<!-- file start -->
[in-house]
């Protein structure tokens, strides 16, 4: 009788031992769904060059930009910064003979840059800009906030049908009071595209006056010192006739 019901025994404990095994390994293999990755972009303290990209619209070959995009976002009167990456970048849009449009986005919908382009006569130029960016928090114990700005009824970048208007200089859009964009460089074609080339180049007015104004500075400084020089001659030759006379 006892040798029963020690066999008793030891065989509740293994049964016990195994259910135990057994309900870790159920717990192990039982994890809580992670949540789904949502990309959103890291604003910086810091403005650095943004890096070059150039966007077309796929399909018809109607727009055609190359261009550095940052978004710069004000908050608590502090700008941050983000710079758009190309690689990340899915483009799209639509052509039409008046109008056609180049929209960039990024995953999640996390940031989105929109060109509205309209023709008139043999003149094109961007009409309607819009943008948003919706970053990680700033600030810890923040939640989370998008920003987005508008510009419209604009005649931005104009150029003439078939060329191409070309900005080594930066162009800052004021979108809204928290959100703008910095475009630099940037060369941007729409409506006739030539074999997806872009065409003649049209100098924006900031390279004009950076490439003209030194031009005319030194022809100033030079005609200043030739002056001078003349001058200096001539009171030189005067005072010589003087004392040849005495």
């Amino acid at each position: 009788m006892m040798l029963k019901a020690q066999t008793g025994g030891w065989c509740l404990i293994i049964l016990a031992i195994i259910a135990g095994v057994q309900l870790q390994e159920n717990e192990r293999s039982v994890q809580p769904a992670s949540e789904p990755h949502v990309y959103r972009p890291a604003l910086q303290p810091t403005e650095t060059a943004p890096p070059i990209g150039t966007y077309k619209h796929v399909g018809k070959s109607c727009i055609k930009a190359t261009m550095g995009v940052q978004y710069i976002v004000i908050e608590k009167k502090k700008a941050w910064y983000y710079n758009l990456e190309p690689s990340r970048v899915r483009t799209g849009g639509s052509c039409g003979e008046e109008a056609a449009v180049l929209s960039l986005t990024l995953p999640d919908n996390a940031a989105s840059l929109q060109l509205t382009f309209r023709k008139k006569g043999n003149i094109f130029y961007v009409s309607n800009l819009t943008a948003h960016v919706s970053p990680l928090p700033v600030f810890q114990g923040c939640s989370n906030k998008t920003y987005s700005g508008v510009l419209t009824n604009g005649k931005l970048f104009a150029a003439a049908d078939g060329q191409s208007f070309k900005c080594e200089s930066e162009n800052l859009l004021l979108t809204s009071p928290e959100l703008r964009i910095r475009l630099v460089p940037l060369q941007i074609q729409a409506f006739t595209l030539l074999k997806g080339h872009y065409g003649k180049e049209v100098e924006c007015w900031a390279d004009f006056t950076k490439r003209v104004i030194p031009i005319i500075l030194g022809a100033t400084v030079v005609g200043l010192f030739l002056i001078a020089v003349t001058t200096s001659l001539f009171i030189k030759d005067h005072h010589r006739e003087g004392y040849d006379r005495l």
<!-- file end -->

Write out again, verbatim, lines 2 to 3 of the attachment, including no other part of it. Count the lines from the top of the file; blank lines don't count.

């Protein structure tokens, strides 16, 4: 009788031992769904060059930009910064003979840059800009906030049908009071595209006056010192006739 019901025994404990095994390994293999990755972009303290990209619209070959995009976002009167990456970048849009449009986005919908382009006569130029960016928090114990700005009824970048208007200089859009964009460089074609080339180049007015104004500075400084020089001659030759006379 006892040798029963020690066999008793030891065989509740293994049964016990195994259910135990057994309900870790159920717990192990039982994890809580992670949540789904949502990309959103890291604003910086810091403005650095943004890096070059150039966007077309796929399909018809109607727009055609190359261009550095940052978004710069004000908050608590502090700008941050983000710079758009190309690689990340899915483009799209639509052509039409008046109008056609180049929209960039990024995953999640996390940031989105929109060109509205309209023709008139043999003149094109961007009409309607819009943008948003919706970053990680700033600030810890923040939640989370998008920003987005508008510009419209604009005649931005104009150029003439078939060329191409070309900005080594930066162009800052004021979108809204928290959100703008910095475009630099940037060369941007729409409506006739030539074999997806872009065409003649049209100098924006900031390279004009950076490439003209030194031009005319030194022809100033030079005609200043030739002056001078003349001058200096001539009171030189005067005072010589003087004392040849005495």
């Amino acid at each position: 009788m006892m040798l029963k019901a020690q066999t008793g025994g030891w065989c509740l404990i293994i049964l016990a031992i195994i259910a135990g095994v057994q309900l870790q390994e159920n717990e192990r293999s039982v994890q809580p769904a992670s949540e789904p990755h949502v990309y959103r972009p890291a604003l910086q303290p810091t403005e650095t060059a943004p890096p070059i990209g150039t966007y077309k619209h796929v399909g018809k070959s109607c727009i055609k930009a190359t261009m550095g995009v940052q978004y710069i976002v004000i908050e608590k009167k502090k700008a941050w910064y983000y710079n758009l990456e190309p690689s990340r970048v899915r483009t799209g849009g639509s052509c039409g003979e008046e109008a056609a449009v180049l929209s960039l986005t990024l995953p999640d919908n996390a940031a989105s840059l929109q060109l509205t382009f309209r023709k008139k006569g043999n003149i094109f130029y961007v009409s309607n800009l819009t943008a948003h960016v919706s970053p990680l928090p700033v600030f810890q114990g923040c939640s989370n906030k998008t920003y987005s700005g508008v510009l419209t009824n604009g005649k931005l970048f104009a150029a003439a049908d078939g060329q191409s208007f070309k900005c080594e200089s930066e162009n800052l859009l004021l979108t809204s009071p928290e959100l703008r964009i910095r475009l630099v460089p940037l060369q941007i074609q729409a409506f006739t595209l030539l074999k997806g080339h872009y065409g003649k180049e049209v100098e924006c007015w900031a390279d004009f006056t950076k490439r003209v104004i030194p031009i005319i500075l030194g022809a100033t400084v030079v005609g200043l010192f030739l002056i001078a020089v003349t001058t200096s001659l001539f009171i030189k030759d005067h005072h010589r006739e003087g004392y040849d006379r005495l």